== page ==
Push for Inmate Education Moves Beyond Prison Walls
These resource papers are excerpted from the book College for Convicts: The Case for Higher Education in American Prisons
Prison education has already created an astonishing impact in our society. Most of the time, though, we don’t hear about it. The stigma of having served time and the difficulties involved with revealing a criminal background make a lot of individuals keep quiet, despite how much they’ve overcome.
One group of ex-prisoners all became professors. Frustrated by the ignorance of criminology professionals, researchers, policymakers and politicians, they announced their histories to the world. In 1997, they presented a seminar called Convicts Critique Criminology at the conference of the American Society of Criminology (ASC).
The seminar and the book that resulted, called Convict Criminology, offered a new perspective about the day-to-day realities of imprisonment. Since then, the CC group has offered roundtables and workshops around the world. They also developed Inviting Convicts to College, a free, non-credit college preparatory course.
CUNY’s College Initiative
The City University of New York’s (CUNY) College Initiative (CI) helps former prisoners continue the education they began behind bars. Services include employment assistance and guidance in becoming citizens who contribute in meaningful ways.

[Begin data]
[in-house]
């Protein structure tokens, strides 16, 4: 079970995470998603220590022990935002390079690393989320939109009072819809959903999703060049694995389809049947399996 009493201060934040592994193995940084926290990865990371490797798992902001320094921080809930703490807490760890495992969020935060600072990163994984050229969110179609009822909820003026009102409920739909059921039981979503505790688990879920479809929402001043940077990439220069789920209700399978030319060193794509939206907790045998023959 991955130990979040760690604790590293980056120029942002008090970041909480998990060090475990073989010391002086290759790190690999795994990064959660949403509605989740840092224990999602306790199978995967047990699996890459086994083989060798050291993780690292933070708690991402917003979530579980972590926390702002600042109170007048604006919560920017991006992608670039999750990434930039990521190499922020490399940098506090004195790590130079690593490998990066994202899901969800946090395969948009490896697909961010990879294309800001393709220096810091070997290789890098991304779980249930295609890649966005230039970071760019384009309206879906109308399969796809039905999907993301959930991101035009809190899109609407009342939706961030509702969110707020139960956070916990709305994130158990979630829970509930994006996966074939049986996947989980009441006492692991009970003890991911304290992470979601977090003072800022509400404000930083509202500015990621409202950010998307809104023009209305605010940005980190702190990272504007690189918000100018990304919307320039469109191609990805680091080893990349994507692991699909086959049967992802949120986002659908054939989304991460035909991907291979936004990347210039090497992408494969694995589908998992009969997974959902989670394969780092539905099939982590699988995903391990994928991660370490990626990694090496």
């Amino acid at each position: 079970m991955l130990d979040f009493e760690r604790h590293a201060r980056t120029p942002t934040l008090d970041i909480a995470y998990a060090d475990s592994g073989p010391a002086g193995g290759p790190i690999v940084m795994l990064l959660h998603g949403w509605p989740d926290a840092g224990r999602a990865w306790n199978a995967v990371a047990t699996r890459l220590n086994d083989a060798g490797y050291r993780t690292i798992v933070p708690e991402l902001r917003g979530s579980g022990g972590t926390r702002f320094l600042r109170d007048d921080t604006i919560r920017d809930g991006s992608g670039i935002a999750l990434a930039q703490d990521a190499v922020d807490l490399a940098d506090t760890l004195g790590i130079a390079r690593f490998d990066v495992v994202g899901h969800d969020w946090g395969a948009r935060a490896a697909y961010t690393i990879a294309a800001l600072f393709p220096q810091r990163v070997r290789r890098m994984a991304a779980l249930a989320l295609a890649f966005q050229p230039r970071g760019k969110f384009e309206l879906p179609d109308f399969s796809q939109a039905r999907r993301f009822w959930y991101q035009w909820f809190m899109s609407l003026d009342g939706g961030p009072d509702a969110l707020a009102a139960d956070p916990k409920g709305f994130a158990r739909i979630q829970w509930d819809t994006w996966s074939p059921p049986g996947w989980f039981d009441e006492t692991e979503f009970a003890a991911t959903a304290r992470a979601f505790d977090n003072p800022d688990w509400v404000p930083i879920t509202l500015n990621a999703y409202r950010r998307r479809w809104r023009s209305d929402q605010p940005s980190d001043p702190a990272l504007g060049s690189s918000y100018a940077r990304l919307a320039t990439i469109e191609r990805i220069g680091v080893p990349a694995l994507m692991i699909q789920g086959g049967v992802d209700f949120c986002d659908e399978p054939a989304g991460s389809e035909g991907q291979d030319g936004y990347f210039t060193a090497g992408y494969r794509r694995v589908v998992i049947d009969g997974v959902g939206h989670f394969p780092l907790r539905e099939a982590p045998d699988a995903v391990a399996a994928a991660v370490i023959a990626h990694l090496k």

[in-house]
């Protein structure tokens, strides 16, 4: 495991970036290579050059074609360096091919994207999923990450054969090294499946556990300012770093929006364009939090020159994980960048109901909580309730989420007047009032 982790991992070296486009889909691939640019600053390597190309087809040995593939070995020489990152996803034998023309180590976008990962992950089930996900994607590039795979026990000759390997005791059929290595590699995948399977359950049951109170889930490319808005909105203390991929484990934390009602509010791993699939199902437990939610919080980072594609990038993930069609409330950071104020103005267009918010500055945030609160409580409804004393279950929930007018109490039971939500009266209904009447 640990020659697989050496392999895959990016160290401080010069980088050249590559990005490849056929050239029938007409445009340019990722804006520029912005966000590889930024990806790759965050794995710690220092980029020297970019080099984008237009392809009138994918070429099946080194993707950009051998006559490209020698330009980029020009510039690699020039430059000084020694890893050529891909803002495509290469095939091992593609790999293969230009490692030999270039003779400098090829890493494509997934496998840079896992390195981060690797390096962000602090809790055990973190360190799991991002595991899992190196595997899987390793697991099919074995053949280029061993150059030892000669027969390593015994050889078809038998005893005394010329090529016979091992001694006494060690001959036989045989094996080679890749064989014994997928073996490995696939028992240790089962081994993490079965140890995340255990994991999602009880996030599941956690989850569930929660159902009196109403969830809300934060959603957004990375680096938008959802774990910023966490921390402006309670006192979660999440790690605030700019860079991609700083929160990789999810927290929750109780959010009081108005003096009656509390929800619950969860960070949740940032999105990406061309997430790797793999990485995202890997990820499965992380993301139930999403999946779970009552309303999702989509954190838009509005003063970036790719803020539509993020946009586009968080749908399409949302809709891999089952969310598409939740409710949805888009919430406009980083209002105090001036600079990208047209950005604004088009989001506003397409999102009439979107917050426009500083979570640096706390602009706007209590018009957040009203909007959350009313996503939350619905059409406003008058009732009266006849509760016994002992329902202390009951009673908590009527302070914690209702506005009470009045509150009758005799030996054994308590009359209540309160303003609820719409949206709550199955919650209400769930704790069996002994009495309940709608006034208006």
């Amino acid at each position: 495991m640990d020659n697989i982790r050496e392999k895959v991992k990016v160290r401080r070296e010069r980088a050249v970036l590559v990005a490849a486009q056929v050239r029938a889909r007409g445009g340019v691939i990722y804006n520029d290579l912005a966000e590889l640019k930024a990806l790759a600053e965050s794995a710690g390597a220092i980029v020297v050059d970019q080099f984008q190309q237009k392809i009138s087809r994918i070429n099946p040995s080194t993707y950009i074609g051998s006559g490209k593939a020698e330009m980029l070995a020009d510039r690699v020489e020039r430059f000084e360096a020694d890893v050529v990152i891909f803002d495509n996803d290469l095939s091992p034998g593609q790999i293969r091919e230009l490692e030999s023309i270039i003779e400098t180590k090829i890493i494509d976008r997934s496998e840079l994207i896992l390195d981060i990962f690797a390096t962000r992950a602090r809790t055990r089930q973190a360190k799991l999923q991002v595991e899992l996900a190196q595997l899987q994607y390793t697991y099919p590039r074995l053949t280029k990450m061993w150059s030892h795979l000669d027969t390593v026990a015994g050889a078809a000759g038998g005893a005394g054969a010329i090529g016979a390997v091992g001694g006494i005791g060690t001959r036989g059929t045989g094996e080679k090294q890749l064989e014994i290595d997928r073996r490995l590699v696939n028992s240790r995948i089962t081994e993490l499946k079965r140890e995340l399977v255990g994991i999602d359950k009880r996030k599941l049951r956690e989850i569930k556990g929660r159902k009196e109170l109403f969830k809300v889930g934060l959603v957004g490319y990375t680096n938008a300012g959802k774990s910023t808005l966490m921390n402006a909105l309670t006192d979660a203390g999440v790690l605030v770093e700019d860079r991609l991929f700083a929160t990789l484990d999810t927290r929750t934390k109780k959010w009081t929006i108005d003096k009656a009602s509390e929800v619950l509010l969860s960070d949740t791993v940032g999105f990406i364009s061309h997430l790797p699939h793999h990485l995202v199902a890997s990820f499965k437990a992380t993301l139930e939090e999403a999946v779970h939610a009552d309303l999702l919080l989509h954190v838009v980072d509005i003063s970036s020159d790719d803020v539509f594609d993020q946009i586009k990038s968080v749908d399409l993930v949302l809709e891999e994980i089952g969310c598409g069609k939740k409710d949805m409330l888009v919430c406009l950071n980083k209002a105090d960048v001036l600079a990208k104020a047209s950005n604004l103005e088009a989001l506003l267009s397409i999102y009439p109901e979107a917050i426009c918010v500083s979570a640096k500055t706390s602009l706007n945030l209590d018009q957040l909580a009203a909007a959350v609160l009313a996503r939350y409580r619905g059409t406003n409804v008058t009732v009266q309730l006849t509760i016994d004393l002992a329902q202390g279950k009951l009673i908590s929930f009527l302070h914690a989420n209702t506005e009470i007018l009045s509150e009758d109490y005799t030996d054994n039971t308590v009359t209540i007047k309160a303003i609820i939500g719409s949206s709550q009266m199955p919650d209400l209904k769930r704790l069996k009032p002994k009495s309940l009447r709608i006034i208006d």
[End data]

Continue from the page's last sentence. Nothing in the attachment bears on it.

CI is truly a model for our nation. As of 2010, the recidivism rate for CI participants was as low as 3.2% after just one semester. Out of 2,000 individuals, 12 had earned associate degrees, 51 bachelor’s degrees, and 27 had completed their master’s. All performed on par with the traditional CUNY population.
Prison Entrepreneurship Program
“We were murderers. We were gang leaders. We were drug dealers. We are executives. We are MBAs. We are pastors. We are professionals.”
PEP is the Prison Entrepreneurship Program, a nonprofit established in 2004. The program brings top executives, MBA students, and politicians together with prisoners to stimulate positive transformations. Of more than 700 graduates, the recidivism rate is less than 5 percent. A full 98% of participants find jobs within one month of release.
Every year, the State of North Carolina educates over 16,500 prisoners with an emphasis on vocational training. For more than 30 years, the state’s Department of Corrections has worked closely with the North Carolina Community College System, the University of North Carolina, and Shaw University. UNC provides limited onsite instruction as well as video and web conferencing. Unlike other states that lay the costs of education on the prisoners, postsecondary education is fully funded by the state.
Texas: The Windham School District
One of the largest prison systems in the country—and in the state known for its aggressive use of capital punishment — uses prison education as the key to rehabilitation. The Texas DOC created the Windham School District to provide postsecondary adult education programs inside prison. Of the roughly 10,000 prisoners served, two-thirds work toward an associate degree while others pursue vocational certificates. Their motto “Fighting Crime through Education” rings true because they achieve recidivism rates of only 16 percent.